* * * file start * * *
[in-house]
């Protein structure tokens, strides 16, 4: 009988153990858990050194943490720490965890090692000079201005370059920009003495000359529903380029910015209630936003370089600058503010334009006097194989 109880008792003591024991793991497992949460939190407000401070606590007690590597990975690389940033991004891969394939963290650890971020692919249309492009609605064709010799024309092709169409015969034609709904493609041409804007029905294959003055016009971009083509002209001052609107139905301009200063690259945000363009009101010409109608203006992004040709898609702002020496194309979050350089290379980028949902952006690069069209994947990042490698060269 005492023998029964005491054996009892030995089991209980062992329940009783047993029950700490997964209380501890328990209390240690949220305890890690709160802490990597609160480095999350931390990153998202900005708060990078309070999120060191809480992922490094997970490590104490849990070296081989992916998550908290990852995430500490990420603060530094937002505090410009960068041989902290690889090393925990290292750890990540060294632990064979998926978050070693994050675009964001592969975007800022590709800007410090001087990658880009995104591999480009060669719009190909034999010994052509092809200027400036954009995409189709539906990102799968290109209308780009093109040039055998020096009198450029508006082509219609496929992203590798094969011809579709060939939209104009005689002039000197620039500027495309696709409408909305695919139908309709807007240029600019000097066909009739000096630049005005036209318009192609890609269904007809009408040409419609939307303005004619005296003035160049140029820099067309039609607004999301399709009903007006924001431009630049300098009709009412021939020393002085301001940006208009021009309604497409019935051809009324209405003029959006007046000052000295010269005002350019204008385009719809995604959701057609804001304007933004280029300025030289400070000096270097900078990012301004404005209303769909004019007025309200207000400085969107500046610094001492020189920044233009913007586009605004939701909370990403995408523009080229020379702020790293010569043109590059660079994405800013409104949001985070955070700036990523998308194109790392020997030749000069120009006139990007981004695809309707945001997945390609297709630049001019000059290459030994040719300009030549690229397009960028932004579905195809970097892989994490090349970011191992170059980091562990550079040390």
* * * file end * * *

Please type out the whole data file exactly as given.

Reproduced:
[in-house]
């Protein structure tokens, strides 16, 4: 009988153990858990050194943490720490965890090692000079201005370059920009003495000359529903380029910015209630936003370089600058503010334009006097194989 109880008792003591024991793991497992949460939190407000401070606590007690590597990975690389940033991004891969394939963290650890971020692919249309492009609605064709010799024309092709169409015969034609709904493609041409804007029905294959003055016009971009083509002209001052609107139905301009200063690259945000363009009101010409109608203006992004040709898609702002020496194309979050350089290379980028949902952006690069069209994947990042490698060269 005492023998029964005491054996009892030995089991209980062992329940009783047993029950700490997964209380501890328990209390240690949220305890890690709160802490990597609160480095999350931390990153998202900005708060990078309070999120060191809480992922490094997970490590104490849990070296081989992916998550908290990852995430500490990420603060530094937002505090410009960068041989902290690889090393925990290292750890990540060294632990064979998926978050070693994050675009964001592969975007800022590709800007410090001087990658880009995104591999480009060669719009190909034999010994052509092809200027400036954009995409189709539906990102799968290109209308780009093109040039055998020096009198450029508006082509219609496929992203590798094969011809579709060939939209104009005689002039000197620039500027495309696709409408909305695919139908309709807007240029600019000097066909009739000096630049005005036209318009192609890609269904007809009408040409419609939307303005004619005296003035160049140029820099067309039609607004999301399709009903007006924001431009630049300098009709009412021939020393002085301001940006208009021009309604497409019935051809009324209405003029959006007046000052000295010269005002350019204008385009719809995604959701057609804001304007933004280029300025030289400070000096270097900078990012301004404005209303769909004019007025309200207000400085969107500046610094001492020189920044233009913007586009605004939701909370990403995408523009080229020379702020790293010569043109590059660079994405800013409104949001985070955070700036990523998308194109790392020997030749000069120009006139990007981004695809309707945001997945390609297709630049001019000059290459030994040719300009030549690229397009960028932004579905195809970097892989994490090349970011191992170059980091562990550079040390």